Gurney Flap

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Dan Gurney was one of the genuine all-time great drivers, but perhaps his biggest contribution to Motorsport was, says Keith Howard, the provision of extra rear-end down-force with minimal aerodynamic disturbance

Few people, even the greats of Motorsport, get to have their moniker attached to something they invented. Colin Chapman, perhaps the greatest innovator of them all, had only the Chapman strut named after him, and that was hardly his finest creation. For a driver-turned-team owner to enjoy the privilege is virtually unknown. There’s no Brabham caliper or Surtees inlet, for instance, or Prost linkage come to that.

But there is a Gurney Flap, named after Dan Gurney — a device, moreover, which has retained its currency in a way that Chapman’s minimalist rear suspension never did.

If you understand anything of aerodynamics you’ll know what a flap is: a (generally) hinged device at the trailing edge of a wing which can be lowered to increase lift when an aircraft is taking off or landing. The prolonged whirring you often hear a few minutes before a commercial airliner touches down is the flaps being deployed: large, hydraulically-actuated auxiliary surfaces which sprout from the rear of the wing and cud down like a crooked finger.

A Gurney Flap — often called simply a Gurney or a wicker-bill in the US — is nothing like as sophisticated. Classically it’s no more complex than a length of aluminium right-angle rigidly bolted or riveted to a wing’s trailing edge. Usually it’s a wing intended to keep a racing car on the mad, although the Gurney Flap does also see some aircraft service, on helicopter tailplanes, for example. Crude as it looks, it serves essentially the same purpose as the complex flap on an aircraft wing: it increases lift or, in this instance, downforce.

Conception of the Flap was, to use Dan Gurney’s own description, a classic example of necessity being the mother of invention. It happened in 1971 while his AAR team was testing its new U SAC car at Phoenix, prior to the season’s first race there. The car was too slow and everyone knew it. Towards the end of the third and last day of testing, driver Bobby Unser challenged ‘the boss’ to come up with a solution, and Gurney suggested the flap. He’d seen the success Richie Ginther had had experimenting with spoilers on Ferrari sportscars and wondered what would happen if a small spoiler was fitted along a wing’s trailing edge.

In 45 minutes or so, the first Gurney Flap was fabricated and attached to the car’s rear wing, and Unser went out again. Within a couple of laps it was clear he was circulating no faster than before and everyone in the pit assumed the flap was a failure. But when Unser came in he called Gurney over and quietly asked him whether anyone was around to spy on what they were doing. Once Gurney had confirmed they were alone, Unser told him the rear was now so well planted that the car was pushing (understeering) badly, hence the poor lap times. All they needed to do was restore the aerodynamic balance by adding more front-end down-force and the car would be transformed.

For most of that first season, none of the other teams cottoned on to what Gurney had achieved. Anyone who asked was told that the flap was a purely structural feature to strengthen the wing’s trailing edge. Taken in by this, some teams tried fitting Gurneys on the underside of the wing with predictable results: they lost lap time or worse. Eventually word got around that the Flap was an Eagle secret weapon and everybody started using it, whether they understood its function or not. As Carroll Smith bluntly observed in Tune To Win, “It was a case of monkey see, monkey do”.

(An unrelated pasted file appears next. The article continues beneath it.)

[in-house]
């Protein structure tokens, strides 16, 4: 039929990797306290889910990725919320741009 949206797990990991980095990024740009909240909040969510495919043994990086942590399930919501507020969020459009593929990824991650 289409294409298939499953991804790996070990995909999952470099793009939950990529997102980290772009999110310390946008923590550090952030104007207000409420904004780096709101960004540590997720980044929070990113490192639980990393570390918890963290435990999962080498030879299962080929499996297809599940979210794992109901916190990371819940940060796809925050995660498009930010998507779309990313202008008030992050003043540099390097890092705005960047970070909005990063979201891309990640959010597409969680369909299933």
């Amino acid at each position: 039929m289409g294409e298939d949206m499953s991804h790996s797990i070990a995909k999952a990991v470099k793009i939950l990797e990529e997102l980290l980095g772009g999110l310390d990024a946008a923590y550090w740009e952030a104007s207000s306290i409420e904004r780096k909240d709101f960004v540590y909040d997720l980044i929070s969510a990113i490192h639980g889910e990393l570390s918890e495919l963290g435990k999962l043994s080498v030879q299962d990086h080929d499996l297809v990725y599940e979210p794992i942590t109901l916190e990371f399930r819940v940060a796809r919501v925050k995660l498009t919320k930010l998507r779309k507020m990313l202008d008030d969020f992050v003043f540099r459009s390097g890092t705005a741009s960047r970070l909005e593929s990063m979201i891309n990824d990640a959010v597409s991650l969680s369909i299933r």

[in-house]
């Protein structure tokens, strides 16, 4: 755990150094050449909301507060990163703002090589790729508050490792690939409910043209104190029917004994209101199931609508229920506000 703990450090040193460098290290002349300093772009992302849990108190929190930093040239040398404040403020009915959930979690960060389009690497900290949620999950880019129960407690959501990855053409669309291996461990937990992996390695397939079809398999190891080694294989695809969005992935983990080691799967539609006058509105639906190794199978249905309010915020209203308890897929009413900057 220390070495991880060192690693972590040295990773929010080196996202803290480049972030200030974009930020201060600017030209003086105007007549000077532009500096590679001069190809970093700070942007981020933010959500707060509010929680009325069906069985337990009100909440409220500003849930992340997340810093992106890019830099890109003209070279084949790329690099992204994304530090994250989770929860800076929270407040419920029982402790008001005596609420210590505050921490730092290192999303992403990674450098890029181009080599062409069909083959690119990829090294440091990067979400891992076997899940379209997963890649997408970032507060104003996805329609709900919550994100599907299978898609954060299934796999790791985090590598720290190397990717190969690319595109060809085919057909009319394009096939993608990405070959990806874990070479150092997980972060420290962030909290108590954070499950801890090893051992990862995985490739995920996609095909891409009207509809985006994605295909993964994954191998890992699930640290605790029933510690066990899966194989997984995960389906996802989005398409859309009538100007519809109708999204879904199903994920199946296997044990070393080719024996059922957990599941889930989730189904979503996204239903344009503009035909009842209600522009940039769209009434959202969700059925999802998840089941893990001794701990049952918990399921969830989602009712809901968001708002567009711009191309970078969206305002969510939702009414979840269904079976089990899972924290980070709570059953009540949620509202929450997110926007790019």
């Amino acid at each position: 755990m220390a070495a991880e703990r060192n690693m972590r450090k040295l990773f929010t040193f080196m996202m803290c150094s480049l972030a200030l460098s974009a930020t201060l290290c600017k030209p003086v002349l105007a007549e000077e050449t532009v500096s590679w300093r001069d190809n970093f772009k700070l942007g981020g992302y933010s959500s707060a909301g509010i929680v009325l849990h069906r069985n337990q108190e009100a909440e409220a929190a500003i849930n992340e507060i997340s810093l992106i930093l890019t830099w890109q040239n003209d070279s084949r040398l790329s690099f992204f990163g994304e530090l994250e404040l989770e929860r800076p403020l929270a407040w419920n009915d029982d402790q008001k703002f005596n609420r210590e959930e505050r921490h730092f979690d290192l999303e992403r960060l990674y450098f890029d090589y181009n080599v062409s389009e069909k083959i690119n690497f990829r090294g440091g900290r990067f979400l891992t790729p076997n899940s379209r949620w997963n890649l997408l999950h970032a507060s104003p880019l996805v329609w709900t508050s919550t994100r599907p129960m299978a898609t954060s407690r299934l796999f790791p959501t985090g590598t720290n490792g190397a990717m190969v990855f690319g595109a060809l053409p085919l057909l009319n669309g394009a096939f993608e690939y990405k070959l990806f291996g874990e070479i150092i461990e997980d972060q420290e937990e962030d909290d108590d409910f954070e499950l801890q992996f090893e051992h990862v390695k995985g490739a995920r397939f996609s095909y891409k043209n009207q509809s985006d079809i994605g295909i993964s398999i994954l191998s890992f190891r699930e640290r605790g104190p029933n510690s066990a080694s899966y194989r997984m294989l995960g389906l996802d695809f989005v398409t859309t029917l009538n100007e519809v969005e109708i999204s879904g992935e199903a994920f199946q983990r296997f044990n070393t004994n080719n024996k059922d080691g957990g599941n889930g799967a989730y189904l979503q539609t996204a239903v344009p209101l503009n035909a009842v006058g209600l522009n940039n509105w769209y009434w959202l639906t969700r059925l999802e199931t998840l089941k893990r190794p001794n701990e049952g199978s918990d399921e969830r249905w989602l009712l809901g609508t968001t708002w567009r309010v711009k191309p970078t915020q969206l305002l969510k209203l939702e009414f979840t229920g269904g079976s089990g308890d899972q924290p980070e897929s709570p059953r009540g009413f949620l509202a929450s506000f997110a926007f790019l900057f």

Gurney, meanwhile, had allowed McDonnell Douglas in on the secret and was given access to an old wind tunnel in which to test it. Measurements on the test wing showed that fitting the Gurney Flap affected pressure across the wing’s entire upper and lower surface, increasing lift (or downforce) and reducing flow separation on the wing’s suction side. Gurney placed the patenting of the device in the hands of McDonnell Douglas and, for some years after, AAR cars used to carry ‘Pat Pend’ scripts on their wings.

This patenting effort, however, eventually came to nothing, not least because one Edward F. Zaparka had patented a similar device as far back as the early 1930s. As Dan wryly pointed out when he faxed me a copy of Zaparka’s patent, it was originally filed on 3 April 1931 — exactly 10 days before one Daniel Sexton Gurney was born.

Dr Bob Liebeck, the McDonnell Douglas aerodynamicist hired by AAR as a consultant to help design its cars in the 1970s, was the first to hypothesise that the Gurney Flap’s effect was the result of small twin vortices generated immediately downstream of its lip. Various studies conducted since have confirmed this, the most recent being by researchers at both Southampton and Glasgow universities. Sponsored by Penske Cars, this used a technique called laser Doppler anemometry (LDA) to measure the direction and speed of airflow across a tightly-packed grid of points downstream of the Gurney.

Thirty years on from its first, mysterious appearance, the Gurney Flap is still widely utilised in motorsport as an inexpensive and effective aerodynamic tweak. Fitting or removing a Gurney, or changing its height, are quick, straightforward-todo and repeatable ways of tuning a car’s set-up. Insignificant as it looks, this deceptively simple device has helped win countless races over the years — which must make it a very gratifying thing to carry your name.